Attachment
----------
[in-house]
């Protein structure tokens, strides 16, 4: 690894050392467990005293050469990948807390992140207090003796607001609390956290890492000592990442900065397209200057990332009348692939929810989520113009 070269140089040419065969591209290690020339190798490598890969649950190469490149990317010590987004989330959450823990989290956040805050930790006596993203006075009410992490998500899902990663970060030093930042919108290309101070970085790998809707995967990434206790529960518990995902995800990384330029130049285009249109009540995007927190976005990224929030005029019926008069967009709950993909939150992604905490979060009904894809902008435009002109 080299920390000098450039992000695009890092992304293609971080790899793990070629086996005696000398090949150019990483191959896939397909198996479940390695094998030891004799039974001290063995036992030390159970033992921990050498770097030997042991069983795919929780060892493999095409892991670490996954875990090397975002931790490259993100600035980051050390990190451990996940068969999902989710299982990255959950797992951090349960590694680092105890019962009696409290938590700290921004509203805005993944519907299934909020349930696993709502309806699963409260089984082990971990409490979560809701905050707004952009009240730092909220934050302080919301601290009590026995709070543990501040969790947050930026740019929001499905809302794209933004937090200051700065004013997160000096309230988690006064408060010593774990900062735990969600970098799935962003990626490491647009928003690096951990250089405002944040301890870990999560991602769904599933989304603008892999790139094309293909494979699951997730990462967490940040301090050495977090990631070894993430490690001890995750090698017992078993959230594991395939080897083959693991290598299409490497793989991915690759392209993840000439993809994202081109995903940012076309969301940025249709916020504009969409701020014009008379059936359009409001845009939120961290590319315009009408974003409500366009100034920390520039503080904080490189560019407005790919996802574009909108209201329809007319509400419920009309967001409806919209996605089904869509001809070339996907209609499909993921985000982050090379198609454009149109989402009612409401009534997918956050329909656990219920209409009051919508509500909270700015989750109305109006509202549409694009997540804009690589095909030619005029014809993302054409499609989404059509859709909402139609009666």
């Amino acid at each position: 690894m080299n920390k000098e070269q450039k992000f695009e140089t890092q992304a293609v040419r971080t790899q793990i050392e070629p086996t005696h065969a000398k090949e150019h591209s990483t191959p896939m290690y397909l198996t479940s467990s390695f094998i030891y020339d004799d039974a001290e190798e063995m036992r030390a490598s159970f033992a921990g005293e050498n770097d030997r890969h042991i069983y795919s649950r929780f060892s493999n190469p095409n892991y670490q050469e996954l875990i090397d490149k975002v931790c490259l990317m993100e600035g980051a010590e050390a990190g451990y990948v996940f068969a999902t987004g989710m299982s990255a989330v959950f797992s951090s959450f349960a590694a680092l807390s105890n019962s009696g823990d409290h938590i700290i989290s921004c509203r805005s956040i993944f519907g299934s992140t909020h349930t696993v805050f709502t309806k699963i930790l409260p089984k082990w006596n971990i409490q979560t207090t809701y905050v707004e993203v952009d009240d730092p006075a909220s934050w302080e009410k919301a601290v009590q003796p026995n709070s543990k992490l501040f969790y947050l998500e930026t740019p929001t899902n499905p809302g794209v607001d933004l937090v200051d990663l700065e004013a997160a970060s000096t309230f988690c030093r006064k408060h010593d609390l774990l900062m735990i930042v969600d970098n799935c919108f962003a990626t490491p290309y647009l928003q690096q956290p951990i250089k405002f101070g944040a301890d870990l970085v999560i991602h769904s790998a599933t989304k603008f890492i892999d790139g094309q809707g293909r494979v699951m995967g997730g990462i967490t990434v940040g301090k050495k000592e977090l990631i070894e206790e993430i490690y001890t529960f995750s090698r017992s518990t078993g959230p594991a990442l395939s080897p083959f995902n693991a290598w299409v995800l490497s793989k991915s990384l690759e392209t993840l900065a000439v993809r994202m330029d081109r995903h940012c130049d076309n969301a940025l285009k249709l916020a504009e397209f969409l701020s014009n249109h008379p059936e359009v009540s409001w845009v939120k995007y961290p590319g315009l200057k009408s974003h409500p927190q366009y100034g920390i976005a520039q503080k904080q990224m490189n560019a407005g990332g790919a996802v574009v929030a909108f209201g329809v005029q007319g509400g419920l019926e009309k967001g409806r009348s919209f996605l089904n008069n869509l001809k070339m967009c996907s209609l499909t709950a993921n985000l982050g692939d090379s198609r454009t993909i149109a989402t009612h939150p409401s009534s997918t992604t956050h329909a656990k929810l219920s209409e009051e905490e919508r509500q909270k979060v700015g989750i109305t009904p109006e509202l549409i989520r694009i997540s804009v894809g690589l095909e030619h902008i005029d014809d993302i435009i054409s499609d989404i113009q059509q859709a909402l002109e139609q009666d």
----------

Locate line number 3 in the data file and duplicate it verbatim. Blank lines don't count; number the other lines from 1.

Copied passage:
């Amino acid at each position: 690894m080299n920390k000098e070269q450039k992000f695009e140089t890092q992304a293609v040419r971080t790899q793990i050392e070629p086996t005696h065969a000398k090949e150019h591209s990483t191959p896939m290690y397909l198996t479940s467990s390695f094998i030891y020339d004799d039974a001290e190798e063995m036992r030390a490598s159970f033992a921990g005293e050498n770097d030997r890969h042991i069983y795919s649950r929780f060892s493999n190469p095409n892991y670490q050469e996954l875990i090397d490149k975002v931790c490259l990317m993100e600035g980051a010590e050390a990190g451990y990948v996940f068969a999902t987004g989710m299982s990255a989330v959950f797992s951090s959450f349960a590694a680092l807390s105890n019962s009696g823990d409290h938590i700290i989290s921004c509203r805005s956040i993944f519907g299934s992140t909020h349930t696993v805050f709502t309806k699963i930790l409260p089984k082990w006596n971990i409490q979560t207090t809701y905050v707004e993203v952009d009240d730092p006075a909220s934050w302080e009410k919301a601290v009590q003796p026995n709070s543990k992490l501040f969790y947050l998500e930026t740019p929001t899902n499905p809302g794209v607001d933004l937090v200051d990663l700065e004013a997160a970060s000096t309230f988690c030093r006064k408060h010593d609390l774990l900062m735990i930042v969600d970098n799935c919108f962003a990626t490491p290309y647009l928003q690096q956290p951990i250089k405002f101070g944040a301890d870990l970085v999560i991602h769904s790998a599933t989304k603008f890492i892999d790139g094309q809707g293909r494979v699951m995967g997730g990462i967490t990434v940040g301090k050495k000592e977090l990631i070894e206790e993430i490690y001890t529960f995750s090698r017992s518990t078993g959230p594991a990442l395939s080897p083959f995902n693991a290598w299409v995800l490497s793989k991915s990384l690759e392209t993840l900065a000439v993809r994202m330029d081109r995903h940012c130049d076309n969301a940025l285009k249709l916020a504009e397209f969409l701020s014009n249109h008379p059936e359009v009540s409001w845009v939120k995007y961290p590319g315009l200057k009408s974003h409500p927190q366009y100034g920390i976005a520039q503080k904080q990224m490189n560019a407005g990332g790919a996802v574009v929030a909108f209201g329809v005029q007319g509400g419920l019926e009309k967001g409806r009348s919209f996605l089904n008069n869509l001809k070339m967009c996907s209609l499909t709950a993921n985000l982050g692939d090379s198609r454009t993909i149109a989402t009612h939150p409401s009534s997918t992604t956050h329909a656990k929810l219920s209409e009051e905490e919508r509500q909270k979060v700015g989750i109305t009904p109006e509202l549409i989520r694009i997540s804009v894809g690589l095909e030619h902008i005029d014809d993302i435009i054409s499609d989404i113009q059509q859709a909402l002109e139609q009666d």